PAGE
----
Old 13.07.2016, 15:55
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Re: The Brexit referendum thread: potential consequences for GB, EU and the Brits in

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Works for me as of a few seconds ago and I sure as hell don't have a Torygraph subscription.
It could be that non regesitered users are limited to three articles per day or something like that?
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Old 13.07.2016, 15:59
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Re: The Brexit referendum thread: potential consequences for GB, EU and the Brits in

Now that's interesting. Using my default IE10 browser I get the paywall, but if I past the link into Firefox it's fine.
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  #4139  
Old 13.07.2016, 16:14
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Re: The Brexit referendum thread: potential consequences for GB, EU and the Brits in

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Not sure whether you don't realise that it isn't an either or decision, or whether you just went ahead and made a stupid argument regardless.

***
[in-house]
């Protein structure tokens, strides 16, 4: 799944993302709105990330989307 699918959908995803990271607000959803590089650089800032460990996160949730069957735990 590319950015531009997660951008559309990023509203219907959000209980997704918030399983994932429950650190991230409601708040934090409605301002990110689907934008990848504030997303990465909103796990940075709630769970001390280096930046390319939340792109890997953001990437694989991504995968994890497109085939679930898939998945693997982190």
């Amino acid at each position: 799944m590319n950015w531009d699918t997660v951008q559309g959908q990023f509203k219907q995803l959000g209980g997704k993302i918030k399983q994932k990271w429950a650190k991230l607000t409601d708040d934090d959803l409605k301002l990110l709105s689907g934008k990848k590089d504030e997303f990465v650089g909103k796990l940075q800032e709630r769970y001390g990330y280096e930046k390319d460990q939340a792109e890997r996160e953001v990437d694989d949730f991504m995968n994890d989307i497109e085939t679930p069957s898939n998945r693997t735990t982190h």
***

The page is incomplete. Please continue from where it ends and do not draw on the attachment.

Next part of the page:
Could there be a reason why I mentioned what I did? How many companies have multiple European headquarters, how many banks would issue the same fund from London as well as, say, Luxembourg?

A service provider is in quite a different position than a company that's based on physical goods. Most of the growth in the last 20-30 years came from the former, it's part of the reason why London is doing fine, unlike the rest of the country.

Last edited by Urs Max; 13.07.2016 at 16:34.
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Old 13.07.2016, 19:03
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Re: The Brexit referendum thread: potential consequences for GB, EU and the Brits in

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the UK should re-join EFTA
As an interim for stability, EFTA meets the referendum to Brexit. But EFTA is also premised on Free Movement. While Free Movement was heavily discussed with the referendum, it isn't a requirement to meet the referendum. Free Movement will have to be discussed as a separate issue from Brexiting in the fullness of time.

What EFTA with Brexit would bring is to disconnect the UK from ECJ jurisdiction, which is really at the root of Eurosceptism in the UK. This needs to happen ASAP, before they start getting weird ideas in Strassbourg.


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"I'm sure I saw somewhere that the call for a new referendum had been rejected." That was the first Govt. statement. Now they are allowing a debate; backtracking in action
I suspect they will use the debate merely as a training session on the topic of British Democracy, which a LOT of people seem to need. But no 2nd referendum.